Osborne announces £100m for 'broadband cities'

neil hawkins
By Neil Hawkins


LAST week George Osborne's latest declaration of economic doom had some good news for broadband users: £100 million for faster connections.

The Coalition's chief cashier earmarked the cash for building 10 'super connected' cities. Belfast, Cardiff, Edinburgh, London and six others will get a slice of the money.

But, as rural broadband speeds struggle to get to second-rate never mind super, many doubt that the chancellor is spending in the right place.

The dilemma: town or country?

The cash given to cities represents another slap in the face for rural areas Charles Trotman, CLBA's Head of Rural Business Development told PC Pro.

"You can see why the Government has done it," Trotman said, "but surely it's the case that rural areas that can't get reasonable broadband need that money - London and those other major cities already have, probably, suitable fibre networks."

Trotman's use of "probably" frames the debate neatly.

Slow urban broadband

Although the industry as a whole agrees that rural broadband needs huge investment, the truth is that the industry also knows that swathes of urban Britain aren't exactly superfast at the moment, it's just not that simple.

In addition, large scale investment in fibre broadband is necessary to ensure that the Government can meet its 90% commitment to superfast coverage and the most cost effective way to do that is to extend existing services such as BT fibre.

"Osborne's cash injection and 'connected cities' initiative gives a welcome boost to superfast broadband infrastructure in our major towns and cities," said Choose Editor Julia Kukiewicz.

"But it appears that a significant proportion of the £100 million will be handed over to BT and Virgin Media to boost their current superfast services, rather than create any substantial new fibre networks. That's a real shame for more rural areas."

In a similar way, some claim that the Government's emphasis on fibre disadvantages those getting online for the first time; in both cases, emphasising the top tier of users has a direct effect on those at the very bottom.

The bottom line

The bottom line matters since, according to some research, broadband is about to start playing a much larger part in households' lives.

Intellect, a group representing the technology industry in Britain, has said that it believes the UK could develop a connected home market worth up to £3 billion a year by 2020.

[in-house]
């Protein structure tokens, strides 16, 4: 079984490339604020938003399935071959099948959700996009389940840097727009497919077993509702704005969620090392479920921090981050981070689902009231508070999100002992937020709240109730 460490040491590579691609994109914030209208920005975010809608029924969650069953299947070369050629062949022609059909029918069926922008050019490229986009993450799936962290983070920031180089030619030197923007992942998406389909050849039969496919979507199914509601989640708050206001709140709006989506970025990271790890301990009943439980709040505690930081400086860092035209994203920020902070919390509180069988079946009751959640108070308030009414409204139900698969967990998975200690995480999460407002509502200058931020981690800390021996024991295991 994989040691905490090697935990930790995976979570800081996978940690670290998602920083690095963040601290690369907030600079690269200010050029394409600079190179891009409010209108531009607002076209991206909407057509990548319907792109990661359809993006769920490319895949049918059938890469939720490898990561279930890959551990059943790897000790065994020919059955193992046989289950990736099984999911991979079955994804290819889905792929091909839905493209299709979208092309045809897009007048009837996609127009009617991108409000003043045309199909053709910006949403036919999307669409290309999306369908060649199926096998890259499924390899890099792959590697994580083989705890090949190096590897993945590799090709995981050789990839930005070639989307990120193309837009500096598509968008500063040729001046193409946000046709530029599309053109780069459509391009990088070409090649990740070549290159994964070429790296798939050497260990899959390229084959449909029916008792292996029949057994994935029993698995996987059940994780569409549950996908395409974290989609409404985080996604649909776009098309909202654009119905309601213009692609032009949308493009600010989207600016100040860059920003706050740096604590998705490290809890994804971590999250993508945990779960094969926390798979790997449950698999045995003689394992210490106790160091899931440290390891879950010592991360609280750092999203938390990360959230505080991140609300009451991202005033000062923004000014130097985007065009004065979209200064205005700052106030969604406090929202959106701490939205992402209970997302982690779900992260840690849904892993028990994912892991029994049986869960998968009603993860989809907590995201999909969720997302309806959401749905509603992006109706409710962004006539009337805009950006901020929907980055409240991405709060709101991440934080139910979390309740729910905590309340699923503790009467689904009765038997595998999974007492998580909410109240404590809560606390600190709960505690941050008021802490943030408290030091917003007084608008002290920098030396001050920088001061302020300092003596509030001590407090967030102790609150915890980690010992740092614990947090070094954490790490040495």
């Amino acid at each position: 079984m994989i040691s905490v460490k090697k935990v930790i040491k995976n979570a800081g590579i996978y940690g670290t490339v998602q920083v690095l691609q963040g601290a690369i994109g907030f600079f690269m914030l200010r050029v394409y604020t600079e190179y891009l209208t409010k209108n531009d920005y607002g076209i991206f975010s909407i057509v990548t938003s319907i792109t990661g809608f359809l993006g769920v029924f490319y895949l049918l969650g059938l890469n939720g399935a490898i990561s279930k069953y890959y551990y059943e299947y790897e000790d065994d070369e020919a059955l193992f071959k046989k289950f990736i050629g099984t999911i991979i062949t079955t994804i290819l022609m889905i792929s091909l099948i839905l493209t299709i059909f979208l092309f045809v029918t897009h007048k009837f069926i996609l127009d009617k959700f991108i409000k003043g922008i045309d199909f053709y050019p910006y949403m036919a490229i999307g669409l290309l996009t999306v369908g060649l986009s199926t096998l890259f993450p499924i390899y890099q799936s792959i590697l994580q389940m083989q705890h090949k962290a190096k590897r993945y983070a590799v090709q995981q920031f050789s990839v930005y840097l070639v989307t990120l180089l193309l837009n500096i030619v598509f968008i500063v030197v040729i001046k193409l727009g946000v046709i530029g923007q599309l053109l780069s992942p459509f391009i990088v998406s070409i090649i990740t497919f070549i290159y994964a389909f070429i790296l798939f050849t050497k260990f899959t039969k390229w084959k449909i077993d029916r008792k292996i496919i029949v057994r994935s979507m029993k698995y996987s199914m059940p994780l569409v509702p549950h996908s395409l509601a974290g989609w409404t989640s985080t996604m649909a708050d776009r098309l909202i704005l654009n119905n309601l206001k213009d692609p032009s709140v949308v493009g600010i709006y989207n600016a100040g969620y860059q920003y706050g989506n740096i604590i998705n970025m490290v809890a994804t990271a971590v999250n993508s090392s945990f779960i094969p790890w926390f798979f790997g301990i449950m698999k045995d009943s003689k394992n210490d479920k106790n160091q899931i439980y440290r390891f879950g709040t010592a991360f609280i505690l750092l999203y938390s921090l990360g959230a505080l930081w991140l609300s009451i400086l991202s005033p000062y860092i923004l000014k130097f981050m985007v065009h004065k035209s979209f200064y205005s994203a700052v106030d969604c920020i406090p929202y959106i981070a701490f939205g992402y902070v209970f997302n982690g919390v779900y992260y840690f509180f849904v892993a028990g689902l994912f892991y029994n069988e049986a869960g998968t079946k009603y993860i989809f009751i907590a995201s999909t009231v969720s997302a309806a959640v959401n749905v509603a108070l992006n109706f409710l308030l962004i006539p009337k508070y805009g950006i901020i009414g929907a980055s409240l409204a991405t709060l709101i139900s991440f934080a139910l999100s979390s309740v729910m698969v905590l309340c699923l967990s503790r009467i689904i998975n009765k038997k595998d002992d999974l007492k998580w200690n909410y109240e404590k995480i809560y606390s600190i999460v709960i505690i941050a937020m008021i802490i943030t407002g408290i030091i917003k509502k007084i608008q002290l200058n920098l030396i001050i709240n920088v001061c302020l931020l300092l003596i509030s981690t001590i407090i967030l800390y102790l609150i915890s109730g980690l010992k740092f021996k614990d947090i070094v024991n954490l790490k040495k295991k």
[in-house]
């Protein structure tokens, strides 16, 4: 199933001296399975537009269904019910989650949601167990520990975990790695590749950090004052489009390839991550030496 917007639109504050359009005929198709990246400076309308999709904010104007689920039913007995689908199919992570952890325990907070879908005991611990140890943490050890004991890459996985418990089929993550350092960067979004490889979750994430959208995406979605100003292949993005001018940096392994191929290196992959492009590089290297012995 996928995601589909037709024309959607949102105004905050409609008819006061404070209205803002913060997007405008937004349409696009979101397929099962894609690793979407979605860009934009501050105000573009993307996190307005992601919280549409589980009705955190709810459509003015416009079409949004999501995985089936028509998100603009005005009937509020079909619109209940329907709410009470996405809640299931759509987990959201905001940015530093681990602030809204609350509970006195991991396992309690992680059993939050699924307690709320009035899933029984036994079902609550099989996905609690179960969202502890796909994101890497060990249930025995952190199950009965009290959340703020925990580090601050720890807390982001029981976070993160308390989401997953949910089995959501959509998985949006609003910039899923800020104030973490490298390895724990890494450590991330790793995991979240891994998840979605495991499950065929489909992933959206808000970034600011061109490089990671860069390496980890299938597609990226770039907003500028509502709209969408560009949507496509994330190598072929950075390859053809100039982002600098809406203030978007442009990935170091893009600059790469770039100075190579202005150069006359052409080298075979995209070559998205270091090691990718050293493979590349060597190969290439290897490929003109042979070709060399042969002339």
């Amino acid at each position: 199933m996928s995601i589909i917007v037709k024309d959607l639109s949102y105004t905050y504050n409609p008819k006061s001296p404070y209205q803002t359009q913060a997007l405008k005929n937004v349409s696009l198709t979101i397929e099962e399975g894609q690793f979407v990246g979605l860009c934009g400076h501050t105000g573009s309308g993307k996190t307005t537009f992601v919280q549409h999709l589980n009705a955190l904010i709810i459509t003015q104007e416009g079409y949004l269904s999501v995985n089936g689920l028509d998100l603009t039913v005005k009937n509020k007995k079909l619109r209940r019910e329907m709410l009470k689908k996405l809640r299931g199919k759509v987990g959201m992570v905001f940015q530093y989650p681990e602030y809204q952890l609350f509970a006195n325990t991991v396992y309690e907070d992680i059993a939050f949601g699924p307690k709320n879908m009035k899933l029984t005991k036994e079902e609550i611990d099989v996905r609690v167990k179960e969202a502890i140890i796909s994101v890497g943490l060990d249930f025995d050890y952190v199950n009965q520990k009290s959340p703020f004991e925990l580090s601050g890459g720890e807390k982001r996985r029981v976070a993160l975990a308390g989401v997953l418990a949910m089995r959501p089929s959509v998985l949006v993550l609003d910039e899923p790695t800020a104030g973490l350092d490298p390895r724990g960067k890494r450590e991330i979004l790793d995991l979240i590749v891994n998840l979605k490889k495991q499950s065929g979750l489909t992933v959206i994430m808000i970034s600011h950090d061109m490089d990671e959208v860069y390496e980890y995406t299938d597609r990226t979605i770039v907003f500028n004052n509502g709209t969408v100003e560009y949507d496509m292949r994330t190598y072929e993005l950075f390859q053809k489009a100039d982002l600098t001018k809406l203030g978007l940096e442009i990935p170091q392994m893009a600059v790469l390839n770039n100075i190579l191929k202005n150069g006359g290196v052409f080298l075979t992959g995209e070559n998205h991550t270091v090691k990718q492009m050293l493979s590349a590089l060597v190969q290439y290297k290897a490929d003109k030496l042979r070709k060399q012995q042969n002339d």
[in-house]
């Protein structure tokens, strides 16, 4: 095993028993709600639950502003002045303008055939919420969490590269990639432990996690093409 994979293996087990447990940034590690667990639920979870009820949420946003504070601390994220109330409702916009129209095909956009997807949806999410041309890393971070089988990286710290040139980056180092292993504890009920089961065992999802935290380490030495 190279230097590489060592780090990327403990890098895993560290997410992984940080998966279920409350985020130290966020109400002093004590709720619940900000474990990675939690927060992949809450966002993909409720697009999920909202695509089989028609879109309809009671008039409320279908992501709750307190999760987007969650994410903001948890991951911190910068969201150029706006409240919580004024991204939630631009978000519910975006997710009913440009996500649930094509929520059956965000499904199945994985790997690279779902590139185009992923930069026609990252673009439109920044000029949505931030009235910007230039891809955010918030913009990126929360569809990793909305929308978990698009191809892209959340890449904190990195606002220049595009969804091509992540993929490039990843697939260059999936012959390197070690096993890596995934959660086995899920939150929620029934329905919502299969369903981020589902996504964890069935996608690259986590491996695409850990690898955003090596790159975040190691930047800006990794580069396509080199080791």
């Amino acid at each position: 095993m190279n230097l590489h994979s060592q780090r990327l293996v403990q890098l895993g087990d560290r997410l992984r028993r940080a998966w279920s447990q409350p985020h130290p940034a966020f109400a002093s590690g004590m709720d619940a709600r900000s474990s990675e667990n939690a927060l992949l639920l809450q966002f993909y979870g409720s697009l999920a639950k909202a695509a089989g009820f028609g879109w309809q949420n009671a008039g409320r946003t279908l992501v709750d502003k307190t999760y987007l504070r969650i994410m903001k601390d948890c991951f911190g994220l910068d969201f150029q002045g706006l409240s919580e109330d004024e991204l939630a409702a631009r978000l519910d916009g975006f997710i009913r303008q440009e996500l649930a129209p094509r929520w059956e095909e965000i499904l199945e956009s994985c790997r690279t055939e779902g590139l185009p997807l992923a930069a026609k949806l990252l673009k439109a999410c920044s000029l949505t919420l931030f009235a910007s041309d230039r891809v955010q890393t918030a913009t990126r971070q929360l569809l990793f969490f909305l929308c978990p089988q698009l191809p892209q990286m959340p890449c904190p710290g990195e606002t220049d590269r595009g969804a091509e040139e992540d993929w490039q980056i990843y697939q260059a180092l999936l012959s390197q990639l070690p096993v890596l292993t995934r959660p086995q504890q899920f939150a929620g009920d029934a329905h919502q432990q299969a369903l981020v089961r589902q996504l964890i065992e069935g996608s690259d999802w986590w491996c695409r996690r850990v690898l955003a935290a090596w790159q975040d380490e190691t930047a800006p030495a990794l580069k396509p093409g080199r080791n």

That would require a minimum broadband standard of 6Mb, however, significantly higher than the Government's current target of 2Mb.

Connected homes would combine superfast broadband connections with a single integrated home network.

That, Intellect claim, means they could act as "hi-tech hubs" allowing homeowners to do almost everything - from controlling energy use or accessing the latest information and entertainment services from the web - from anywhere, via tablets, internet connected TVs or smartphones.

"The devices and services which make up the connected home are either already available or being developed, so will ultimately arrive in everyone's home," said Intellect's Head of Internet and Media, Colin Batten.

"The challenge is to ensure people can get the most out of them by providing a joined up, robust network and not a piecemeal service, which would leave UK householders in the digital slow-lane."

Souped-up super cities

The £100 million will be split between the UK's four capitals with a further six cities allocated money after jumping through hoops and the like.

Speaking in the Commons, Osborne said the Government would, "help bring world-leading, superfast broadband and wifi connections".

The Chancellor's day may have been made a little brighter with the news that the potential for 4G mobile networks to push rural superfast was given a shot in the arm after Everything Everywhere said it was likely to offer two products to customers for its commercial 4G mobile broadband service.

A 2Mb service, coincidentally identical to the government's universal service commitment, and a 8Mb one are currently thought to be the most likely outcome of the trial taking place in Cornwall.

Readers are asked politely not to get too excited about the prospect, as it could be some time before we see the commercial launch of 4G mobile broadband services.

Ofcom's spectrum auction will have to come first.


7 June 2013
Peter Cooke

For those of us living in rural areas we must face a simple fact. Despite all the waffle from official sources we are never going to receive a broadband service other than the existing "tin cans and a length of string" technology that we currently have.
Legislation should be introduced that puts a cap on what suppliers are allowed to charge based on the ability to deliver.
My average Broadbad speed is 0.31 Mbps so should I pay the same as someone who has access to a 10Mbps?

7 June 2013
Choose team

We've considered the debate on whether you should pay less for poor speeds <a href="http://disq.us/url?url=http%3A%2F%2Fwww.choose.net%2Fmedia%2Fguide%2Ffaqs%2Flower-price-poor-speeds.html%3AZY8Y2W6KHqi66QVLOO62dEpGIAU&amp;cuid=2412393" rel="nofollow noopener">in this FAQ</a>.

8 January 2013

I live in the scottish borders, in a rural area around 8 miles from the nearest town/anything. In the town they get up to 16Mbps download speeds while us outside the town are stuck at 0.4Mbps. We would simply love to be upgraded to 2Mbps. You can barely stream 240p on 0.4Mbps and I often find myself doing 150 hour downloads for games, which take people I know in the town only a few hours. We have even tried to contact BT about the community paying for the upgrade of the exchange, to speeds of around 2Mbps and we have been told that we cannot pay for it.

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